Almost everyone has had at least one experience with two different types of leaders: the overbearing micromanager who needs so many updates that it’s nearly impossible to get any actual work done, or the one who’s so “laid back” that they might as well not be there at all. It’s easy to look at these leadership styles and decide that you can do a better job, but when you’re responsible for the successes and failures of your team without having a hand in the work that they’re doing, how do you strike the right balance between being engaged and giving your team room to breathe?

 

There is no one universal answer to that question, but these tips can help you create an environment that makes your team feel supported, confident, and productive, while still giving you peace of mind.

 

Be available.

This may seem obvious, but it’s all too common to see people in leadership positions hiding away in offices or tied up in a full day’s worth of meetings. It’s best to be physically present whenever possible. Either sit with your team or hang out somewhere that’s easily accessible to them so that they can find you when they need to. Face-to-face conversations help eliminate confusion and foster better relationships. If you absolutely can’t be on site, make sure your team knows how to get in touch with you and that they feel comfortable doing so. Respond to chats, emails, phone calls, and text messages as soon as you’re able. If you have to attend a lot of meetings, try blocking off a little bit of time in your schedule each day in order to be available for your team and make them aware that you’re there for them. This availability will let team know that you have time for them and remind them that you’re part of the team, too.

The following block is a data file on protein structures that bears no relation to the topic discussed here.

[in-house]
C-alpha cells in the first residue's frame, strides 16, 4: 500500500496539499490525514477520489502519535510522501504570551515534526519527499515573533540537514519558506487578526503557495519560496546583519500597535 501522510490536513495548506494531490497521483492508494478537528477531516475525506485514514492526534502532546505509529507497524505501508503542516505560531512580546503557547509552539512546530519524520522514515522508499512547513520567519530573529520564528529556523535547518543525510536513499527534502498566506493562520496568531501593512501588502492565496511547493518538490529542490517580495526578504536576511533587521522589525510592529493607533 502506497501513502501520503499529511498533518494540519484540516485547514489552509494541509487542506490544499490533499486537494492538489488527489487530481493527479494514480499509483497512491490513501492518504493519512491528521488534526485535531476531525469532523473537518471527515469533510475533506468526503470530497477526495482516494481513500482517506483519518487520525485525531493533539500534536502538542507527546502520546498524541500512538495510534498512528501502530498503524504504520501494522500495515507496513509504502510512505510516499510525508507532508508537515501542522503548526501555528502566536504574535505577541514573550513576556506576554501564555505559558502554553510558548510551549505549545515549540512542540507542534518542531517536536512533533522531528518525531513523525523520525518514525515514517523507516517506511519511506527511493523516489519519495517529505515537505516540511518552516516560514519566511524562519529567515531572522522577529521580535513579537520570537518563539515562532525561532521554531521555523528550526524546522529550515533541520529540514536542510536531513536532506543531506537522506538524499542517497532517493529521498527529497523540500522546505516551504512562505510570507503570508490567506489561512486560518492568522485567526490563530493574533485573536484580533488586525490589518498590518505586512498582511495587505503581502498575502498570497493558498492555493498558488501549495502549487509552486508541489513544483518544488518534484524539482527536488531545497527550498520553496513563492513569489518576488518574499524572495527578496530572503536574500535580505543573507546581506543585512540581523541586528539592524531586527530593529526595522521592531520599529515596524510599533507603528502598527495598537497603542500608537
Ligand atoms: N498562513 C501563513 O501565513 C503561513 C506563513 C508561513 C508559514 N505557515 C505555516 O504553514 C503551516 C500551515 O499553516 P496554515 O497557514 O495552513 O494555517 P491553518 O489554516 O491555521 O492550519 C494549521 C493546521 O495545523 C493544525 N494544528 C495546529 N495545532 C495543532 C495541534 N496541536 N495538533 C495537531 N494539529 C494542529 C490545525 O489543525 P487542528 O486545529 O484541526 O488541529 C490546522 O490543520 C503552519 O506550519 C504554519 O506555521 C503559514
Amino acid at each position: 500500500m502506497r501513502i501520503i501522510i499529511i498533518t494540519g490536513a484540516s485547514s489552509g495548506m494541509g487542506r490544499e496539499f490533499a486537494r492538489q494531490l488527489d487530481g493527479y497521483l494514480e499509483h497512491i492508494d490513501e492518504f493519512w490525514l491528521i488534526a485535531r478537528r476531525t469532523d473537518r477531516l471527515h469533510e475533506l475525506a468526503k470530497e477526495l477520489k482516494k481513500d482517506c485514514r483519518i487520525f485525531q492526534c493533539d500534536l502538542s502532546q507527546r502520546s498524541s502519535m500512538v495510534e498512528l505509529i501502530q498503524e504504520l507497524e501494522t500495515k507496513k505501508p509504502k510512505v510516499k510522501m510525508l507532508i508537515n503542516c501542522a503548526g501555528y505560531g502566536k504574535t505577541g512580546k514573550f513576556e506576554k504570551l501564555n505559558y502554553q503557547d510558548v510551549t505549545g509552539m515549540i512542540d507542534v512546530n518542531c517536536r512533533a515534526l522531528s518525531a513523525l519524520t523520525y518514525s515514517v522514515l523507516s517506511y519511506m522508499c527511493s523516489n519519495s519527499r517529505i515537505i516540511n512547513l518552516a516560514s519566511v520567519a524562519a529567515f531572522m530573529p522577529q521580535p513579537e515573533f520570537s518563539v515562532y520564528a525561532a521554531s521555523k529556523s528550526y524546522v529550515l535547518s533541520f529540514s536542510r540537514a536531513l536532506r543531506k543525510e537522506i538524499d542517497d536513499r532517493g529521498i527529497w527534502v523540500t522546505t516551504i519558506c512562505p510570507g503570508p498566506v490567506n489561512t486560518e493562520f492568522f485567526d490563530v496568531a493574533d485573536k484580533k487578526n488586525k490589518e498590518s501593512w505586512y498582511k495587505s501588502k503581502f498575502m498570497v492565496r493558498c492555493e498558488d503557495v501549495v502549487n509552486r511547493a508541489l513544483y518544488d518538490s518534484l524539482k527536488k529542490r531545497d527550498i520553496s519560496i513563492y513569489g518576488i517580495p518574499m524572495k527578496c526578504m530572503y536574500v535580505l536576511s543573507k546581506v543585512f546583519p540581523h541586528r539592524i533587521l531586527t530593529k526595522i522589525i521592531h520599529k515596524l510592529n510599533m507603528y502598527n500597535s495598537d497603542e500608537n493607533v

Check in regularly.

As a leader, you’re likely responsible for reporting back to someone about the progress of the team. The best way to be confident in what you’re reporting is to actually know what’s going on. Checking in with your team on a regular basis is a great way to get updates, discuss any potential roadblocks, and make sure that everyone is on the same page. A great way to manage this is by having a standing touch point each morning—fifteen to thirty minutes is usually plenty of time to get everyone communicating and ready for the day ahead. Don’t hover over your team and demand updates to the point of distraction, but take a few minutes each day to chat with each person about how their day is going. It may also be a good practice to have regular one-on-one meetings with each team member to allow them to discuss sensitive topics and to learn about them on an individual level. Every person on your team is just that: a person! Make sure you treat them accordingly.

 

Foster family, not contempt.

Everyone groans at the thought of team building activities, but team dynamic can make or break your entire operation, especially if you’re all working closely on a project. Team building doesn’t have to be cheesy icebreakers and trust fall activities. If your environment allows it, get everyone together for drinks or dinner after work. Go bowling on a Friday night. Schedule a potluck lunch and take a break during the work day to decompress and have fun. Work can be stressful, and if all your team ever does is work under stress, it can be very easy for them to start resenting other team members, including you. Keep in mind that not everyone on the team may want to participate in these activities, but getting the team together outside of a work environment creates the strongest teams and helps them become more comfortable coming to you during work hours. These events are often where some of the most creative problem solving occurs, too!

 

Don’t ask your team to do anything you’re not willing to do yourself.